Florida public pension funds keep quiet on millions paid to middlemen
Florida's public pension has invested about $2 billion in two dozen private funds since December.
Rather than approach the pension's staff directly, half the funds used middlemen to get in the door. They paid these well-connected placement agents millions of dollars for making introductions and setting up meetings. Average finder's fee: about $1.5 million.
Florida's money managers at the State Board of Administration say using placement agents is routine and no cause for concern. But after such intermediaries were found to be at the heart of kickback scandals at public pensions in New York and California, those states have taken tougher stands.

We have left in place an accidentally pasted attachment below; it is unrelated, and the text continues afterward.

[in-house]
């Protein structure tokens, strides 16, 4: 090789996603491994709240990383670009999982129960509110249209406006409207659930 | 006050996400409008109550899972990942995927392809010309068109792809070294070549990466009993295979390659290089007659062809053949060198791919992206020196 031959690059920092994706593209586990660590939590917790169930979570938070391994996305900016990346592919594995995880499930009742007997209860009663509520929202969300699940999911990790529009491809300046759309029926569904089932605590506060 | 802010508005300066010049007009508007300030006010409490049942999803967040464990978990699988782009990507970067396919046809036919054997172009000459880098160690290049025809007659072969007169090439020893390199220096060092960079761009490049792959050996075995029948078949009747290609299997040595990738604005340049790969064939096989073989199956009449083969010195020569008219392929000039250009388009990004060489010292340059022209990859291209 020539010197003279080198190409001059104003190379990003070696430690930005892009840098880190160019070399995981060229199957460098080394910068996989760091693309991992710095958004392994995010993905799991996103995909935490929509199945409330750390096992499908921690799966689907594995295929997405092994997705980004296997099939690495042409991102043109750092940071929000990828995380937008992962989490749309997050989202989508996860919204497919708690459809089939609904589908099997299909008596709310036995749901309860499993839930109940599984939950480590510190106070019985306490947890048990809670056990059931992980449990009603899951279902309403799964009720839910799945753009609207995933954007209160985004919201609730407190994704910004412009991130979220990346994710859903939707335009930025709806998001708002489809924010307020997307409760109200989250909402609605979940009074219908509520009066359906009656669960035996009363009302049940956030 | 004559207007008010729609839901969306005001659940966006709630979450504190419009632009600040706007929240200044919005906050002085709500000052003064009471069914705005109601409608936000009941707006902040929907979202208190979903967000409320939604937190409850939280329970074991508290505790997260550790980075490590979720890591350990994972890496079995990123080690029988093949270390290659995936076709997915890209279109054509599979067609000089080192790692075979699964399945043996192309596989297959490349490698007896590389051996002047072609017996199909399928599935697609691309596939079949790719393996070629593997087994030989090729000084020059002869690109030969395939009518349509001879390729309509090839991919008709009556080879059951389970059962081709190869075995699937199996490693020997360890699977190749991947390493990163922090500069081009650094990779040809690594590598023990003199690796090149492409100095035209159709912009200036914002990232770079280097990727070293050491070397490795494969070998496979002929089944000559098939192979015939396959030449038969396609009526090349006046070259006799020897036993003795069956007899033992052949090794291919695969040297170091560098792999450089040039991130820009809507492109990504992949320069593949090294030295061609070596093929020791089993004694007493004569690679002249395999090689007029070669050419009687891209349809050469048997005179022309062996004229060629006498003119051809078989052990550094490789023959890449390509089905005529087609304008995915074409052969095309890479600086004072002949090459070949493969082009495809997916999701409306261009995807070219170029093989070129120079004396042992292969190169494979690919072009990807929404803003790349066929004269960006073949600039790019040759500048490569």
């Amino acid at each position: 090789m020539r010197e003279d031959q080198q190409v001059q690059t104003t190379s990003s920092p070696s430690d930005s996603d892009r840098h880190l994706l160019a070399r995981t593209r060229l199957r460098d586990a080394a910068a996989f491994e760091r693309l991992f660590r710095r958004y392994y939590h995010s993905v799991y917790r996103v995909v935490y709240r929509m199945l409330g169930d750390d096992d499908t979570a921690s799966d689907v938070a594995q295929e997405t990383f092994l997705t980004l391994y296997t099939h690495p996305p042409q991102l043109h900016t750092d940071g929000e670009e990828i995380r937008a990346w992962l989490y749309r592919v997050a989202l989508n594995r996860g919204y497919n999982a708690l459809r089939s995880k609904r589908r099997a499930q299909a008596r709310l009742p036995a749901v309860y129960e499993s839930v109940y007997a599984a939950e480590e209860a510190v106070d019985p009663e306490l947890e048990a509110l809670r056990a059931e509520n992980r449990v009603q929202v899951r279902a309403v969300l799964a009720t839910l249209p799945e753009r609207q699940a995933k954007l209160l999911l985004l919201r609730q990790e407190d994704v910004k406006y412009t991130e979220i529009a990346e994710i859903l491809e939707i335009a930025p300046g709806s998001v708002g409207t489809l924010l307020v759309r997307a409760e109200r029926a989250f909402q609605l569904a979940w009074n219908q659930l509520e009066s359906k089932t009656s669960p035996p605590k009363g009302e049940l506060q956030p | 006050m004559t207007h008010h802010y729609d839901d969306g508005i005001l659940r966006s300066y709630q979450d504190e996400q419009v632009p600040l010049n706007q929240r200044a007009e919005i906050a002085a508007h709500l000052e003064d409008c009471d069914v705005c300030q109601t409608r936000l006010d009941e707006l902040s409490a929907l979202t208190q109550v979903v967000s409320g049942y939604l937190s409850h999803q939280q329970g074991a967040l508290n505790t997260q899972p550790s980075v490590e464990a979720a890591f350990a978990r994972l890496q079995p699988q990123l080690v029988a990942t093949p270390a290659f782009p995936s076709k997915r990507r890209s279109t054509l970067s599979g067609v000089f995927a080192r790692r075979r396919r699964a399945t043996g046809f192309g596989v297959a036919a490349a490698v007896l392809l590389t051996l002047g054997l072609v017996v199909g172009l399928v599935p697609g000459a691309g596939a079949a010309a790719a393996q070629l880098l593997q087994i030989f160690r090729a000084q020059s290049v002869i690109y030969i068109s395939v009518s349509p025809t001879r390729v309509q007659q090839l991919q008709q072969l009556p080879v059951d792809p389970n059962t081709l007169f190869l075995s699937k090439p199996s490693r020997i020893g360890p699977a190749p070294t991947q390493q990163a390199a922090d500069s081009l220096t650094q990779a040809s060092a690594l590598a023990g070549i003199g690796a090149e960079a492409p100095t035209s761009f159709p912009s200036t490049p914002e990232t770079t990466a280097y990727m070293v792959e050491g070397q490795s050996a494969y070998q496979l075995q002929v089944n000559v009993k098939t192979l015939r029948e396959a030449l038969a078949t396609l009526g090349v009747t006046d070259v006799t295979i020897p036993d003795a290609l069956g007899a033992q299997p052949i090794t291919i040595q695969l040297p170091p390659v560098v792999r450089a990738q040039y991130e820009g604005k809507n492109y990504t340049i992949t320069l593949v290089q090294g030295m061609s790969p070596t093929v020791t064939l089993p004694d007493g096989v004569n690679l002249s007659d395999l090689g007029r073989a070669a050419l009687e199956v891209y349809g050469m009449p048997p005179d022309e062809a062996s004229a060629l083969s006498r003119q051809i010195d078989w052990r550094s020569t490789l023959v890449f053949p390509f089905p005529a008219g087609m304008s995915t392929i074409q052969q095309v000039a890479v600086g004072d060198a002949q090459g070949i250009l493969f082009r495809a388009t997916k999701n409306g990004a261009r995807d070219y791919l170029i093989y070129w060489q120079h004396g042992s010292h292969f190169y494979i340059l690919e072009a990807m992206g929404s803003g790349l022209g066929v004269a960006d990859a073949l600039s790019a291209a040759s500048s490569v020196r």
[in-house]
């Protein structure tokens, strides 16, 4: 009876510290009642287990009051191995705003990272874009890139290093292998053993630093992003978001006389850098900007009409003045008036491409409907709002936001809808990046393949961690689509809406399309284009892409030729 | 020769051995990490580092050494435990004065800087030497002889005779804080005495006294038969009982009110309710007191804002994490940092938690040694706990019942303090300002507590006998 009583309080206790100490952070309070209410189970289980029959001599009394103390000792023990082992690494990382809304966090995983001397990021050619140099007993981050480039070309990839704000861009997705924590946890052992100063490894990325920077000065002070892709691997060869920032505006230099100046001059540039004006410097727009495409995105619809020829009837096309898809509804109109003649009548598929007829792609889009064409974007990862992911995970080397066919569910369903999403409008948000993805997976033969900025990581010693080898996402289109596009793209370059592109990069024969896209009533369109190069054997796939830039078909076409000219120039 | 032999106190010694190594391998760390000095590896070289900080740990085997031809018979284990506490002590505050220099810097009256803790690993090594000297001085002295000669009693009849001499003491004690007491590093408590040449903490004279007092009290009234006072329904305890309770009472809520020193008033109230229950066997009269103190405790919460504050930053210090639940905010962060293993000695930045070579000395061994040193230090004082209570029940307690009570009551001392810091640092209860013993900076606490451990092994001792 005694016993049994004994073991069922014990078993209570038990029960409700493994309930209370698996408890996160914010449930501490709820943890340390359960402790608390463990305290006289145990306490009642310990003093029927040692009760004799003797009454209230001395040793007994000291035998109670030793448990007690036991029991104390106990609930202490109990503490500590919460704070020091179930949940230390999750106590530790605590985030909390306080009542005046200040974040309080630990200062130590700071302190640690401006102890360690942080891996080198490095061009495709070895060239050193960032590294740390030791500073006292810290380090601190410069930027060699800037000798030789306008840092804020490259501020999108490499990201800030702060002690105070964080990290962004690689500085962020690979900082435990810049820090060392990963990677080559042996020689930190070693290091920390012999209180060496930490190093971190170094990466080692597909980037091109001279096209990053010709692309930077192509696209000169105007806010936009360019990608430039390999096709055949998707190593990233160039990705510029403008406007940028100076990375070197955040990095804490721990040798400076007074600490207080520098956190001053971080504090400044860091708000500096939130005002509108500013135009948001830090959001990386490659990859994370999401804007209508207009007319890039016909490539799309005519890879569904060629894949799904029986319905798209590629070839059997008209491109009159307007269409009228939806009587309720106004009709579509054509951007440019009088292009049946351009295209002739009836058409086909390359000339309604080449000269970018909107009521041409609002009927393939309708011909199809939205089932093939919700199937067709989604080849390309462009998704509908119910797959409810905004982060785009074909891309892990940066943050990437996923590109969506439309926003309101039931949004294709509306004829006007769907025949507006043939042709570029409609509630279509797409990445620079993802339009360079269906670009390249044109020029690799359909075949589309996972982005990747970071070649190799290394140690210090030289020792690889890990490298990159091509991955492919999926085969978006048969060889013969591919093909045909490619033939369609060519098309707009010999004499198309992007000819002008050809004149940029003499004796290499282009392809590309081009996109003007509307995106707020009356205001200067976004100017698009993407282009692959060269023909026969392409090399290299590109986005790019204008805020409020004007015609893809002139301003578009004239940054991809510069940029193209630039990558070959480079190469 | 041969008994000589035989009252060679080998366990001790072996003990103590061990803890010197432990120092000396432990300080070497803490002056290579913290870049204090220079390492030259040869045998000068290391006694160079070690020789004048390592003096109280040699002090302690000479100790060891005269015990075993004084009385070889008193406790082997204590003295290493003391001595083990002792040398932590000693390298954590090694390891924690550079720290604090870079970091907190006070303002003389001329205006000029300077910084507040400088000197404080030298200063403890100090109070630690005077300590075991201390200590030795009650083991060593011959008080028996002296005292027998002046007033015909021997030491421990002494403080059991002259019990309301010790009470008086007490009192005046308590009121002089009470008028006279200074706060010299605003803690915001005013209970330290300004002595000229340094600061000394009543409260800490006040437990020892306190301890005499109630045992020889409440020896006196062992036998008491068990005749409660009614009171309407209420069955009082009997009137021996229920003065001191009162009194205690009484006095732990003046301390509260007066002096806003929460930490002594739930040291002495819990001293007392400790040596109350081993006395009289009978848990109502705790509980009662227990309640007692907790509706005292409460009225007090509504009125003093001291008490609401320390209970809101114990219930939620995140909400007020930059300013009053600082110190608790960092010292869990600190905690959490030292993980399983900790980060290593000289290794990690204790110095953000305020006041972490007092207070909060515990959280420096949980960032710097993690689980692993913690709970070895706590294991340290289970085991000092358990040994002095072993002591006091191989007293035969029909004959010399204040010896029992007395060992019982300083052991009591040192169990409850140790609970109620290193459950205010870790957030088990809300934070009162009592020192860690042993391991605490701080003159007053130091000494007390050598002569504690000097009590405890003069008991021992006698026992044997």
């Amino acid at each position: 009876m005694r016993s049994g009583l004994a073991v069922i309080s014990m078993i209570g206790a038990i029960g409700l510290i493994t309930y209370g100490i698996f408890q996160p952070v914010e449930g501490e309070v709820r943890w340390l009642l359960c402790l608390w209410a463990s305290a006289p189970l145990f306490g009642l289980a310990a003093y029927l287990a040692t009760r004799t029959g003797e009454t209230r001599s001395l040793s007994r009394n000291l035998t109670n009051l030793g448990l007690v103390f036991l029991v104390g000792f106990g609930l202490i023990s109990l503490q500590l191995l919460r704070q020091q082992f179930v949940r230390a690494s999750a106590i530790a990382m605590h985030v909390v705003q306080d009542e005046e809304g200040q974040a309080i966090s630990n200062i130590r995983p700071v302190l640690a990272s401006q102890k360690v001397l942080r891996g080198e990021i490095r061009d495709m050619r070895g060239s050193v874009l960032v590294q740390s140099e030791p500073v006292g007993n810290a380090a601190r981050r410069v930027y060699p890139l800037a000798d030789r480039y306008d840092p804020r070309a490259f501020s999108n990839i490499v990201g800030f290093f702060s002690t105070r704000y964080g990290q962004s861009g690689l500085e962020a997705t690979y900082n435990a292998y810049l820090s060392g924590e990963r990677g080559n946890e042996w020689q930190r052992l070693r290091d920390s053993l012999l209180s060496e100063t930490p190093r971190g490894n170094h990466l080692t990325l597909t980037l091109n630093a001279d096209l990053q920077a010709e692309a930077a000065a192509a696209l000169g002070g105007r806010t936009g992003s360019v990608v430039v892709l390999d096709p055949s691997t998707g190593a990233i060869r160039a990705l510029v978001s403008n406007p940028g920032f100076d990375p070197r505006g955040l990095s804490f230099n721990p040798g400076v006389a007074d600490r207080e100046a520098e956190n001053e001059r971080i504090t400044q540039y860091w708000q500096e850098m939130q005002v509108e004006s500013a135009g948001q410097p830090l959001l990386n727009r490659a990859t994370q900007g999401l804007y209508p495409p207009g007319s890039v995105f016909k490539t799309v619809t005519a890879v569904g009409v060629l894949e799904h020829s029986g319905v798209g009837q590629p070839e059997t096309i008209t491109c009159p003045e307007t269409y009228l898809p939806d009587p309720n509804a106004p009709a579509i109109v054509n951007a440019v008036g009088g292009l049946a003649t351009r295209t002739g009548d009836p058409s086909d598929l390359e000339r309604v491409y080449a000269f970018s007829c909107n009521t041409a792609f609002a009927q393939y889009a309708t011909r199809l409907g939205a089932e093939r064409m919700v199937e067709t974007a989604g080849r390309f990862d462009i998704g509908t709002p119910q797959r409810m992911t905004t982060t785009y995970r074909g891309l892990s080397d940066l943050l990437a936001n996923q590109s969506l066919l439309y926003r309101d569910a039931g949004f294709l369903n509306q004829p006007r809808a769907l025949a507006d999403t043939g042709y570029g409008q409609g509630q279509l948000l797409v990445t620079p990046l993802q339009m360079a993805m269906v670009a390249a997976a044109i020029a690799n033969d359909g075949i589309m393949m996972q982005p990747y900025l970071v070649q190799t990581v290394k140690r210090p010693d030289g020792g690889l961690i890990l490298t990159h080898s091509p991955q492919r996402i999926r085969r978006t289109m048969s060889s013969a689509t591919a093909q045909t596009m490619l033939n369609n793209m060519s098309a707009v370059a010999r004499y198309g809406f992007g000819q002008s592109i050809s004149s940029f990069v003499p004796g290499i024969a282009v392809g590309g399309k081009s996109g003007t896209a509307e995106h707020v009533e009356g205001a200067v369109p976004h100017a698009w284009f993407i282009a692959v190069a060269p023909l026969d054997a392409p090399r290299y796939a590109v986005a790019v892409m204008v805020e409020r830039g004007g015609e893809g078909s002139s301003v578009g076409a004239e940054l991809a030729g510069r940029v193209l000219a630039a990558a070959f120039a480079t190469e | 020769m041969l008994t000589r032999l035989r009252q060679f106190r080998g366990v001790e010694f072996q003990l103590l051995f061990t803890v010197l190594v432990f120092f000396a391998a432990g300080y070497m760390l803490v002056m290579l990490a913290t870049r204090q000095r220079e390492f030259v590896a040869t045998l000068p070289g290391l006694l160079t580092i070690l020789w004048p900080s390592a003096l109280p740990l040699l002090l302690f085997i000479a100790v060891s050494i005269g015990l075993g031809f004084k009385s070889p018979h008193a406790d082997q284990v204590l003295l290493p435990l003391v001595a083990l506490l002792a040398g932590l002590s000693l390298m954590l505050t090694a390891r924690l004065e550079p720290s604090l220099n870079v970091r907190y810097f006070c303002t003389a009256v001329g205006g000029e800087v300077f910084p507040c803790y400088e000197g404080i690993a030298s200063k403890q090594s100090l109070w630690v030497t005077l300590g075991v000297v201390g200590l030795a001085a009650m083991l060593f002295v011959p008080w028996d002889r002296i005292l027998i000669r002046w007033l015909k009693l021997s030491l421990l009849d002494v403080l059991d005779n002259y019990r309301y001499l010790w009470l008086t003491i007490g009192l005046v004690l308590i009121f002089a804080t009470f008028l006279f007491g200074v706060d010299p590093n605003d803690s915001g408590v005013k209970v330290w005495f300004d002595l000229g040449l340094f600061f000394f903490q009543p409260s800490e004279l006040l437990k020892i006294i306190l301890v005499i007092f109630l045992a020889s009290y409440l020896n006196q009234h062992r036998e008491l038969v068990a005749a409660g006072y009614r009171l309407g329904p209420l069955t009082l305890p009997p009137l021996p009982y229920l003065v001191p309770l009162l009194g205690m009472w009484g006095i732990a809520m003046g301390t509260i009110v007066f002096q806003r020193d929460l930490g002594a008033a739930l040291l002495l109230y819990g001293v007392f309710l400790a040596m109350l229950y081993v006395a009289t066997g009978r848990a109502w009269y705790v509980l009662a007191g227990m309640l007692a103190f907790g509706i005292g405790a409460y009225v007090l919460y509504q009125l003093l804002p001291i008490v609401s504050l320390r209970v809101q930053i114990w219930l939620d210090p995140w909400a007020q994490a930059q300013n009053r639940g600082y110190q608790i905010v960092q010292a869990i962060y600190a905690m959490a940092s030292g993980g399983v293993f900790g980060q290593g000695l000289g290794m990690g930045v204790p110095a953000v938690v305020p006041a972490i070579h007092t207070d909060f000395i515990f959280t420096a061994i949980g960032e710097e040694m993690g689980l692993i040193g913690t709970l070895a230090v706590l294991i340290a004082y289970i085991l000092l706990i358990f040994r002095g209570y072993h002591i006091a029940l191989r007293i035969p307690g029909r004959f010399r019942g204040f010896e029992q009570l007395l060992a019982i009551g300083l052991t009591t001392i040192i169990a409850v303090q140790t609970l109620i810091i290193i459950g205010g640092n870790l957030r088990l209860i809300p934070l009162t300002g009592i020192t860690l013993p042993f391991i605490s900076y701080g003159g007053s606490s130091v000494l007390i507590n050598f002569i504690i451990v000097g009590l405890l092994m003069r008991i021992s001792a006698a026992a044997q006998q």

Ashbel C. Williams Jr., the SBA's executive director, boasted that Florida's rules are even stricter. He told his agency's investment advisory council last week: "Our policy goes beyond the SEC's. We require disclosure of the compensation they've been paid."
There's just one catch: Williams' definition of disclosure does not extend to Florida's pensioners or taxpayers. His agency gets to know what the middlemen are paid. But the public — told that pension investments are made on merit, not on who you know — cannot find out how much money changed hands before a deal went down.
The reason? The SBA won't release the information if investment funds want to keep it secret. And they all do. Read Kris Hundley's story here.